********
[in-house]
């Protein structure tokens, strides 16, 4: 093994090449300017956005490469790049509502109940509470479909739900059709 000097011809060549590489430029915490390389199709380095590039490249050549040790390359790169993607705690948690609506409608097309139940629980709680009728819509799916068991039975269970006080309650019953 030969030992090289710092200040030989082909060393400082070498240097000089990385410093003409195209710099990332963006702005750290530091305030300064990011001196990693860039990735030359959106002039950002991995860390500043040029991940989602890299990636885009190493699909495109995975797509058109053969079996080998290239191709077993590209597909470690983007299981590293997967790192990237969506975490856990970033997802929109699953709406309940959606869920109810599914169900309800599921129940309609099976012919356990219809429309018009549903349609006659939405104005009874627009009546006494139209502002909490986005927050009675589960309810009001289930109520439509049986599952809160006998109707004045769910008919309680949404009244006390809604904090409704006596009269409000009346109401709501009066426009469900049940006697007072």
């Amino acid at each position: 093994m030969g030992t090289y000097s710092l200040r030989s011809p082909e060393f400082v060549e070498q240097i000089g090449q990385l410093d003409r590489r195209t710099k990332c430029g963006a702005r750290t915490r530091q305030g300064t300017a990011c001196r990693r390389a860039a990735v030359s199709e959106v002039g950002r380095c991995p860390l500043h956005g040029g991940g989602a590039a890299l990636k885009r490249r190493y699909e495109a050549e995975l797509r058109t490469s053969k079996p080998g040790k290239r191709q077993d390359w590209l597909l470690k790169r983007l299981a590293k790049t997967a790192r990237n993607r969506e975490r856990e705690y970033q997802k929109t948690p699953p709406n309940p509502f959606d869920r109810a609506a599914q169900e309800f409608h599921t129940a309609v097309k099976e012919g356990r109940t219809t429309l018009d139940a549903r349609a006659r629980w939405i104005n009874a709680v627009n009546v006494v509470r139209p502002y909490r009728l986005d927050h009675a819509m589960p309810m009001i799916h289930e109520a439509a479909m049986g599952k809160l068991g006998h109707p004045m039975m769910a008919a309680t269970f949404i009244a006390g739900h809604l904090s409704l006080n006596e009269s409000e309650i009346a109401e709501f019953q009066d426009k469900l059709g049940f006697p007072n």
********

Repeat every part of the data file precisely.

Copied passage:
[in-house]
């Protein structure tokens, strides 16, 4: 093994090449300017956005490469790049509502109940509470479909739900059709 000097011809060549590489430029915490390389199709380095590039490249050549040790390359790169993607705690948690609506409608097309139940629980709680009728819509799916068991039975269970006080309650019953 030969030992090289710092200040030989082909060393400082070498240097000089990385410093003409195209710099990332963006702005750290530091305030300064990011001196990693860039990735030359959106002039950002991995860390500043040029991940989602890299990636885009190493699909495109995975797509058109053969079996080998290239191709077993590209597909470690983007299981590293997967790192990237969506975490856990970033997802929109699953709406309940959606869920109810599914169900309800599921129940309609099976012919356990219809429309018009549903349609006659939405104005009874627009009546006494139209502002909490986005927050009675589960309810009001289930109520439509049986599952809160006998109707004045769910008919309680949404009244006390809604904090409704006596009269409000009346109401709501009066426009469900049940006697007072």
């Amino acid at each position: 093994m030969g030992t090289y000097s710092l200040r030989s011809p082909e060393f400082v060549e070498q240097i000089g090449q990385l410093d003409r590489r195209t710099k990332c430029g963006a702005r750290t915490r530091q305030g300064t300017a990011c001196r990693r390389a860039a990735v030359s199709e959106v002039g950002r380095c991995p860390l500043h956005g040029g991940g989602a590039a890299l990636k885009r490249r190493y699909e495109a050549e995975l797509r058109t490469s053969k079996p080998g040790k290239r191709q077993d390359w590209l597909l470690k790169r983007l299981a590293k790049t997967a790192r990237n993607r969506e975490r856990e705690y970033q997802k929109t948690p699953p709406n309940p509502f959606d869920r109810a609506a599914q169900e309800f409608h599921t129940a309609v097309k099976e012919g356990r109940t219809t429309l018009d139940a549903r349609a006659r629980w939405i104005n009874a709680v627009n009546v006494v509470r139209p502002y909490r009728l986005d927050h009675a819509m589960p309810m009001i799916h289930e109520a439509a479909m049986g599952k809160l068991g006998h109707p004045m039975m769910a008919a309680t269970f949404i009244a006390g739900h809604l904090s409704l006080n006596e009269s409000e309650i009346a109401e709501f019953q009066d426009k469900l059709g049940f006697p007072n």